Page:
Possible book introduction

Milka

As a child I never liked my grandmother. I know what you are thinking, who says that about their grandmother?  But I honestly felt that way; and I had a keen sense that she didn’t like me very much either.  I remember her only as an unhappy, bitter person who didn’t show much kindness to a little girl.

My grandmother passed away in 1984 at 75 years of age when I was 9 years old. She never spoke very much to me, and when she did it was reprimanding.  I remember visiting her in the hospital the day she died.  My brother and I were to say our goodbyes; it was a very awkward moment.  As I sat by her bed holding her hand she told me only one thing “Kelly, don’t forget how to dance.” I didn’t understand what she meant by that.  I was taking dance lessons at the time – which I hated – and though she meant I should stick with it.  I didn’t understand what she really meant until much later.

My grandmother Milka Raman emigrated from Haapavesi Finland in 1929 at the age of twenty. I have only 2 pictures of her from that time, she was a beautiful woman; exactly what I imagine a 1920’s Gibson Girl would have looked like. She had soft brown curls and pale porcelain skin.  She was a taller woman, but not so much as to be uncomfortable for any gentleman suitor.  I would have liked to have known her then, been her friend.  She still had a sparkle in her eye then.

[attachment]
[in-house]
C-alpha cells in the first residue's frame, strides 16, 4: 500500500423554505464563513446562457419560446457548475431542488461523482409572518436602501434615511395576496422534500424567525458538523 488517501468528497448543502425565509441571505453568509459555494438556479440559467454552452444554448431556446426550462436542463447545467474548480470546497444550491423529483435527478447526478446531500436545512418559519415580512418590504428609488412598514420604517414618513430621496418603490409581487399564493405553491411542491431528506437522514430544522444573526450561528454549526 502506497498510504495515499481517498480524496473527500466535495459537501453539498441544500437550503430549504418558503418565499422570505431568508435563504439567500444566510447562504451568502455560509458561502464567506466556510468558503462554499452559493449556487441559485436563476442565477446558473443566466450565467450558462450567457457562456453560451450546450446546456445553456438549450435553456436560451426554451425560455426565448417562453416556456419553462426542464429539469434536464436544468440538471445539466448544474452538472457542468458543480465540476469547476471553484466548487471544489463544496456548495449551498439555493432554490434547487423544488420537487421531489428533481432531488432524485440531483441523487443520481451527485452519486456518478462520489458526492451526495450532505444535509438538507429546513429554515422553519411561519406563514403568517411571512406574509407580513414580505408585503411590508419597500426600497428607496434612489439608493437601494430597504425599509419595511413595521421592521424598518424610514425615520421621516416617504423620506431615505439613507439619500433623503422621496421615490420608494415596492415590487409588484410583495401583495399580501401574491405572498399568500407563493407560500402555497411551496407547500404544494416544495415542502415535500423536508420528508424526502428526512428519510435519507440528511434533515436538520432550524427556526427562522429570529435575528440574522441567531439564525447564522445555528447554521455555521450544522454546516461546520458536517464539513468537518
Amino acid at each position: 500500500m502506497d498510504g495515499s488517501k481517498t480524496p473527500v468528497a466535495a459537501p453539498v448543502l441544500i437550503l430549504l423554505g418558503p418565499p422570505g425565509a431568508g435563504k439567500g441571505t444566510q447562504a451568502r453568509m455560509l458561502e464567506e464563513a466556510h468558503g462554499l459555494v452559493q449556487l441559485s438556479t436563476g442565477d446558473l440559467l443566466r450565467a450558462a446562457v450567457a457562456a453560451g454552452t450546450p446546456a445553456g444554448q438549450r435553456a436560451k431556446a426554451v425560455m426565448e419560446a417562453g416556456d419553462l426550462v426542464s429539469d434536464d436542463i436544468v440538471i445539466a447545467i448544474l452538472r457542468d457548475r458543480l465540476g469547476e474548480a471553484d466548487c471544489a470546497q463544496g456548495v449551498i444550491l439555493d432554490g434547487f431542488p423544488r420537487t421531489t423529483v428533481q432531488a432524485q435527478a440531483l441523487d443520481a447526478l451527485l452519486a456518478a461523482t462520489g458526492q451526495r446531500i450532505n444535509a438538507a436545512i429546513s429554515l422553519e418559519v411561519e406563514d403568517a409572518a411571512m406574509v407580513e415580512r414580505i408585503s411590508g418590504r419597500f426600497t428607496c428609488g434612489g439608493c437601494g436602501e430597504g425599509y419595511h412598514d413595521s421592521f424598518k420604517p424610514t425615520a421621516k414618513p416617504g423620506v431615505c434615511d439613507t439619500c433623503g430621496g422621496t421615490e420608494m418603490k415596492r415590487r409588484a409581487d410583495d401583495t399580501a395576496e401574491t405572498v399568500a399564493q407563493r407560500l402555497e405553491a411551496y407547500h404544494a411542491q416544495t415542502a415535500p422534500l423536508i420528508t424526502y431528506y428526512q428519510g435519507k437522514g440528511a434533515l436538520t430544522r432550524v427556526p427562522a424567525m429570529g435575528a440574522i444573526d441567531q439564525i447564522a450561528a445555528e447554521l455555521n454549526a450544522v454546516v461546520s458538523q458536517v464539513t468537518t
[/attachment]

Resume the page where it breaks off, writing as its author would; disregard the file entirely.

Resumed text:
I am telling her story now many years later because she was never able to tell it herself. I tell it as much for her benefit as for my own. I no longer believe that she was an awful person, just one who was never able to free herself.

 

Port of Gothenburg, Sweden 1929

 

The sea air filled my lungs with its saltines and I take in another deep breath just to get a taste of it in my mouth.  The port is alive with the cackling of seagulls and bustle of passengers still boarding the ship.  Although it is early July, the morning air is crisp and I am glad for my wool jersey; pulling it a little tighter around me.  I don’t want to go down to my cabin just yet however, I want to stay a little longer and look at the city.  As long as the ship is still in port, I can still change my mind; go home again.  It seems I have been travelling for weeks now, and home is hopelessly far away.   Pride is what got me here and what will keep me going.

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Published by: acanadianinnorwayblog

I grew up in a small gold mining town in Northern Ontario. I met my husband on a cruise ship where we both worked and moved to Norway after we got married in Canada. I have been in Norway for 16 years now and am fluent in the language and I hope social skills as well :)